Sick of arguing with your friends about who is the best player in the NBA? Leading into the ’13-14 NBA Season, Ball So Hard will be putting an end to the debate. Here is the decisive list of the 50 best NBA players.
Note: predictions are for the up coming season and rank players on how they will perform in the ’13-14 season.
No. 39, Ty Lawson
After the Denver Nuggets traded Carmelo Anthony to the New York Knicks in February 2011, there was an air of uncertainty surrounding the Nuggets team.
They were left without a certified superstar, and many questioned whether a team of good but not great players could make a deep run in the playoffs.
Out of the messy wreckage of the Anthony saga emerged Ty Lawson.
Lawson had shown flashes in his first two seasons in the Mile-High City, but he never quite reached the dominant level he displayed during his award-winning collegiate career.
In the absence of Anthony, Lawson took his game to the next level and proved that he is capable of running the Nugget’s high-octane offence.
In the post Anthony era the Nuggets have lacked a superstar, but still have plenty of offensive options. This season, Danilo Gallinari, Wilson Chandler, Kenneth Farried, JaVale McGee and new addition Nate Robinson will all want their touches.
Thankfully, Lawson is not stranger to running an offence full of scoring options. In high school, Lawson played AAU basketball with Kevin Durant. In college, he ran the offence for the championship-winning North Carolina team that featured the likes of Wayne Ellington, Ed Davis and Tyler Hansbrough.
Last season, Lawson’s passing abilities – 6.9 assists per game – were good enough for 15th best in the league, but he is also more than capable of getting his own – 16.7 points per.
Throughout his career, Lawson has proved, despite his short stature, he can be an efficient scorer in a league of giants.
Lawson uses his combination of elite speed, slick handles and deadeye shooting to torment defenders. Play him too close and he will blow past you and finish at the rim or find an open teammate. Play him too loose and he will light you up from beyond the arc.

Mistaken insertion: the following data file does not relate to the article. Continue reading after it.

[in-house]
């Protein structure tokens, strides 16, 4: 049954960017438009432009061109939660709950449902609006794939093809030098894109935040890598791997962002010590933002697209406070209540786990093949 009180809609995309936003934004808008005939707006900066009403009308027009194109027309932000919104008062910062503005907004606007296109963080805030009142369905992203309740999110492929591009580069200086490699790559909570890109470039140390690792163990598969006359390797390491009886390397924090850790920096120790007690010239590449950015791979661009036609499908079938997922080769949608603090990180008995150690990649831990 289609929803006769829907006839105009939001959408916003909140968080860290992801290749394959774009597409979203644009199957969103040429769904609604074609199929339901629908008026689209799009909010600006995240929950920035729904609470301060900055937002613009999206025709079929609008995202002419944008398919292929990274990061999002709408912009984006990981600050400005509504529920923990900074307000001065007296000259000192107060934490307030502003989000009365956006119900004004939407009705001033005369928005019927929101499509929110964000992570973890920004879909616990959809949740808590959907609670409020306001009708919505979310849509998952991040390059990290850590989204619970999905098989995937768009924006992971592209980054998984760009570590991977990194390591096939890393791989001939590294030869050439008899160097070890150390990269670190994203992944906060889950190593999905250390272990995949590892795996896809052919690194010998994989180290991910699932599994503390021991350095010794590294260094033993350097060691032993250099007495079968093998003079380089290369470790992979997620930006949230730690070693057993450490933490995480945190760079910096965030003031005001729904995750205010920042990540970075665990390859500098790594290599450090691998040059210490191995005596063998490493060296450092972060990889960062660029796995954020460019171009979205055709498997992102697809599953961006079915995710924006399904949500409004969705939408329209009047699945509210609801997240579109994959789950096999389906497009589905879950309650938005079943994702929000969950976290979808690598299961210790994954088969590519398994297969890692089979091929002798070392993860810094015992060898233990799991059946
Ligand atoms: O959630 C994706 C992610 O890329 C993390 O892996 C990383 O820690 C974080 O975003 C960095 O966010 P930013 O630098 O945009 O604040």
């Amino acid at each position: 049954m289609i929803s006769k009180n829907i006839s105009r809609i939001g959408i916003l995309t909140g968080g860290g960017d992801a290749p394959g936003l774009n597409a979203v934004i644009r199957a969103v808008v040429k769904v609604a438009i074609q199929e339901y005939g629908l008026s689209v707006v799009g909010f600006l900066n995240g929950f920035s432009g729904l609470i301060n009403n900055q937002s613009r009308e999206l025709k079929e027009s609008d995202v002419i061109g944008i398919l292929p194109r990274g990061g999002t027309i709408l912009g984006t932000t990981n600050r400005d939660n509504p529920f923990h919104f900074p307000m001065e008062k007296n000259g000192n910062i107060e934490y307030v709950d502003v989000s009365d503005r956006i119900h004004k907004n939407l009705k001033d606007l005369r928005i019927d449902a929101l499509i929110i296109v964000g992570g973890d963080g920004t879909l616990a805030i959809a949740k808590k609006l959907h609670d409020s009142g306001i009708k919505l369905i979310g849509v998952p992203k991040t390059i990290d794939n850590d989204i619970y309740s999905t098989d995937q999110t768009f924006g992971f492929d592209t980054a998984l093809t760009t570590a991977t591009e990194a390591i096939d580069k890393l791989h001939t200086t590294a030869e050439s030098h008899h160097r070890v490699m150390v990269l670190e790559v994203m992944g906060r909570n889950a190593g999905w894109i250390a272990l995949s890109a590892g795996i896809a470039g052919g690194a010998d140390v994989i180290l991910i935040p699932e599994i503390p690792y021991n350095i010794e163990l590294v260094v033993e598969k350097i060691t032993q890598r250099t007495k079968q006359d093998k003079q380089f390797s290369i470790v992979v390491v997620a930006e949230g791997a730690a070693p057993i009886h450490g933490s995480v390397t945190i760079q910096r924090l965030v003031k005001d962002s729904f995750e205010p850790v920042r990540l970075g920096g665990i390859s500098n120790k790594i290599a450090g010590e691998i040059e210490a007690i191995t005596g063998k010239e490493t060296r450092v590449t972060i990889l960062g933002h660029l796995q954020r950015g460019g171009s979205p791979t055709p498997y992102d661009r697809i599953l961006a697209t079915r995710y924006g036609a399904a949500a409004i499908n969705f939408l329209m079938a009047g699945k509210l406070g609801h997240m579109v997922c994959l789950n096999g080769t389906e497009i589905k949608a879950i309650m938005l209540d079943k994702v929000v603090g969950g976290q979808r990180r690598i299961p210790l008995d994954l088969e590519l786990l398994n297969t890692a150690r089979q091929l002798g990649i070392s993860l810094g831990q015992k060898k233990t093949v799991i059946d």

Since his days at UNC, Lawson has demonstrated an ability to perform when the game is on the line. Many critics wondered whether his clutch abilities would translate into NBA success because of his height (or rather, lack of it).
After Anthony left, Lawson was a huge part of the Nuggets team that pushed the Lakers to seven games, putting up 19 points and six points per game against higher seeded Lakers.
His play was so inspiring it earned him a four-year, $48 million extension from the Nuggets front office.
Last season, the Nuggets gelled more as a team, and Lawson was a critical part of their unlikely march to the third seed in the Western Conference, ranking 19th in the league for Offensive Win Shares (5.6).
In the playoffs, Lawson again showed he could take his game to new levels in the postseason, averaging 21.3 points and eight assists a contest.
This season, the combination of Lawson and Nate Robinson should prove to be one of the most electrifying backcourts in the league. They lack size, but they should not be taken lightly. As Robinson has often said his game is “heart over height”, and Lawson is no different.
The Nuggets may have lost Andre Iguodala for the upcoming season. However, the last time Lawson lost a high profile teammate, he was able to take his game to the next level. This season, Nuggets fans will be hoping Lawson can take another step toward the upper echelon of NBA guards.